Fall of Bo Xilai could boost progress of political reform, say analysts
The worst corruption case in decades has shown up flaws as never before in the one-party system, and may spur reform, analysts say
The leadership's handling of the Bo Xilai saga invites public scepticism about the one-party system and the legitimacy of its rule, some analysts say.
But a thorough exposé of the worst scandal in decades could help foster political reform after the new leadership is installed in November, with some saying the latest developments are a sign of victory for the reformist camp.
Zhang Lifan, a political affairs analyst, said: "Senior party figures have been convicted of corruption and other wrongdoings before, but it is extremely rare for one to be accused of serial crimes."
A statement released on Friday by the decision-making Politburo said Bo had repeatedly "violated party discipline" over a career dating to his days as mayor of the northeast port city of Dalian from 1993 to 2001. The violations continued through his time as governor of Liaoning province, as commerce minister and as party chief in Chongqing.
Analysts agreed that the Bo saga had shed more light than any previous case on the deep-rooted flaws in the one-party rule system.
Zhang Ming, a political scientist and commentator with Renmin University, said: "The effort to disgrace Bo could foster deeper scepticism among the public over the system and worsen the ideological crisis among party members, despite the leadership's intent to crack down on corruption, with no mercy shown even to once-favoured officials and 'princelings'."
China has generated vast wealth through market reforms. But when riches are amassed in a one-party system, there is opportunity for corruption.
Bo, the once-swaggering populist of Chinese politics, has been expelled from the Communist Party, stripped of all public offices and will face the most severe criminal charges that any ousted official has yet received.
Yuan Weishi, a historian and philosopher, said the party would face trouble in silencing critics who were claiming that it has only recently awoken to Bo's crimes.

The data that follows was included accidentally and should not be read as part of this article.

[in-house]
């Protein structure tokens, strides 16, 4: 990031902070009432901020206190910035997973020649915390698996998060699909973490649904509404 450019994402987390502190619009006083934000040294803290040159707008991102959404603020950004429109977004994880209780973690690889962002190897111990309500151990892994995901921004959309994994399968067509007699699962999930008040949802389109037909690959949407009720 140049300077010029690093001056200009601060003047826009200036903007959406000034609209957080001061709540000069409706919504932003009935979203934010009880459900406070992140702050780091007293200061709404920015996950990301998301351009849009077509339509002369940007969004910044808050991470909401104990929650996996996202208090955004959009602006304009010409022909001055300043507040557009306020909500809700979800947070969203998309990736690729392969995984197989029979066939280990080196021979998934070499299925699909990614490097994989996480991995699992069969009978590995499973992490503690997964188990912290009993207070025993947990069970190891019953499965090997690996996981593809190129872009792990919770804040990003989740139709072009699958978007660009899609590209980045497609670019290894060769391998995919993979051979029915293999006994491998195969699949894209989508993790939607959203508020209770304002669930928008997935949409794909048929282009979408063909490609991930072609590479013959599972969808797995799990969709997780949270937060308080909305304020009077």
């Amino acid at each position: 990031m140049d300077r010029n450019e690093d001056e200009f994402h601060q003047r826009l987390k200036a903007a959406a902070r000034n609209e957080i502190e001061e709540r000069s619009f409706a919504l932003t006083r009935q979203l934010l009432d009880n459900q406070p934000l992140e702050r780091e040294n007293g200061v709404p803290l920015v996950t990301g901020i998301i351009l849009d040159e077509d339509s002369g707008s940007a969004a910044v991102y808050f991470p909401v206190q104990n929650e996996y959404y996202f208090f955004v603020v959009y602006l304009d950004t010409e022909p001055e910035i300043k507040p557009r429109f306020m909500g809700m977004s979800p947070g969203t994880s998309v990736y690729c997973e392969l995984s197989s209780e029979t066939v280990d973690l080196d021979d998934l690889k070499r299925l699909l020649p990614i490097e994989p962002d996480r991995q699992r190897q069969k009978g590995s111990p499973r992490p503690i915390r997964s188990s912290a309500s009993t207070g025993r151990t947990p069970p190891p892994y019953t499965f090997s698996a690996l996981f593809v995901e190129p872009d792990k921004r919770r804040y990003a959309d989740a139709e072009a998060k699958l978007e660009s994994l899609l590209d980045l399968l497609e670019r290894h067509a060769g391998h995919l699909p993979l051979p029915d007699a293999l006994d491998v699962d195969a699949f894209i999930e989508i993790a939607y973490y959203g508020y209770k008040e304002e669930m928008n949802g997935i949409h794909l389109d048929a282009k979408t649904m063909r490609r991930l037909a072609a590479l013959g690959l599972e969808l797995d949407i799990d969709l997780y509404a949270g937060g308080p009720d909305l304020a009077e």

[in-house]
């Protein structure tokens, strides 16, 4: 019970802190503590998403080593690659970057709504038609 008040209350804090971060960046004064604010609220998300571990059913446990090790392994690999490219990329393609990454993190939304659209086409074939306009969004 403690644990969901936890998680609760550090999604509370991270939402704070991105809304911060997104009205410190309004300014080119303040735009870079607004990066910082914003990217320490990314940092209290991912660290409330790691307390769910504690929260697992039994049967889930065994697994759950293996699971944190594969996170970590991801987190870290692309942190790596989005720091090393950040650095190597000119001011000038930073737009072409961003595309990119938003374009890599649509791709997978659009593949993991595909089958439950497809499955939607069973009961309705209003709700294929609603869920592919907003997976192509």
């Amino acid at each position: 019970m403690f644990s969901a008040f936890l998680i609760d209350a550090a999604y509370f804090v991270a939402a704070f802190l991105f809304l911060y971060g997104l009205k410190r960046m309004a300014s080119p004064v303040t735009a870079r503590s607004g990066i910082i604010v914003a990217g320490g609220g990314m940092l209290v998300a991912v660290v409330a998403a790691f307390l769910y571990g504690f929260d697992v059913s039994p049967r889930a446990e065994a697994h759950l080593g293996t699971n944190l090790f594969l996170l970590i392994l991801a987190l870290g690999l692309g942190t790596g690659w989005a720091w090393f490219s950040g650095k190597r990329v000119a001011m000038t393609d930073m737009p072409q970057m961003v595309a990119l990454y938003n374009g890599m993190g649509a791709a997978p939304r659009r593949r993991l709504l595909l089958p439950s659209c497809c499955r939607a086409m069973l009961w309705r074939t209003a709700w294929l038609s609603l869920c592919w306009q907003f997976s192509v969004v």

"Why has he been engaged in such evil for so long and wha on earth nurtures that behaviour?" asked Yuan, who is the former dean of Zhongshan University's Dr Sun Yat-sen College.
Zhang Lifan agreed and said people would think that at every step in his career Bo had been violating discipline. "They will ask, 'how did he climb so high?'" Zhang Lifan said.
Bo's political demise was triggered in February when his police chief and former right-hand man, Wang Lijun, fled to the US consulate in Chengdu . It ended a career some thought could have won Bo a seat on the Politburo Standing Committee.
The official statement suggested that Bo's trial would cover corrupt activities spanning his two-decade career.
The analysts agreed that the exposure of Bo's misconduct and the crisis of political legitimacy it triggered would have profound implications for China's future.
Zhang Lifan said that in the worst scenario, the public would wonder what was in the past of all 24 Politburo members.
"The fact that the political system has been thrown into turmoil by the worst scandal since the communists took over will nevertheless trigger louder calls for meaningful reform of the one-party rule system, which is obviously the root of Bo's reckless behaviour," Zhang Ming said.
"Public awareness will help reformist forces in their drive to push ahead long-stalled and highly anticipated political restructuring. Such aspirations will gather momentum after the 18th party congress," Yuan said.